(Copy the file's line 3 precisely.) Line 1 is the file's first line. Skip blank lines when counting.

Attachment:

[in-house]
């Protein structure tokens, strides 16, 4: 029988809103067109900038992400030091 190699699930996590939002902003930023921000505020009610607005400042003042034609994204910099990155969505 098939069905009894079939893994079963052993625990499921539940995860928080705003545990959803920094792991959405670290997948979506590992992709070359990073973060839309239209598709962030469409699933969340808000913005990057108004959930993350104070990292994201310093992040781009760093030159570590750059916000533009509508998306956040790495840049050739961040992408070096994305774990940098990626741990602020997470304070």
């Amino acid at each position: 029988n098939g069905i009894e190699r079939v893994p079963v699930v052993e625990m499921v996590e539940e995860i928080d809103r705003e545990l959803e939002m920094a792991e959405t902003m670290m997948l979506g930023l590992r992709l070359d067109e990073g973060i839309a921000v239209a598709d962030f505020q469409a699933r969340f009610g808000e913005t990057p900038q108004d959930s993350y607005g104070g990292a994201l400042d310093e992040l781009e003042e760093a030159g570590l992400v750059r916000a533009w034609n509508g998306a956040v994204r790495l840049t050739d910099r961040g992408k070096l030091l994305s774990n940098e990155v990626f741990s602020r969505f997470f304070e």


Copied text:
């Amino acid at each position: 029988n098939g069905i009894e190699r079939v893994p079963v699930v052993e625990m499921v996590e539940e995860i928080d809103r705003e545990l959803e939002m920094a792991e959405t902003m670290m997948l979506g930023l590992r992709l070359d067109e990073g973060i839309a921000v239209a598709d962030f505020q469409a699933r969340f009610g808000e913005t990057p900038q108004d959930s993350y607005g104070g990292a994201l400042d310093e992040l781009e003042e760093a030159g570590l992400v750059r916000a533009w034609n509508g998306a956040v994204r790495l840049t050739d910099r961040g992408k070096l030091l994305s774990n940098e990155v990626f741990s602020r969505f997470f304070e």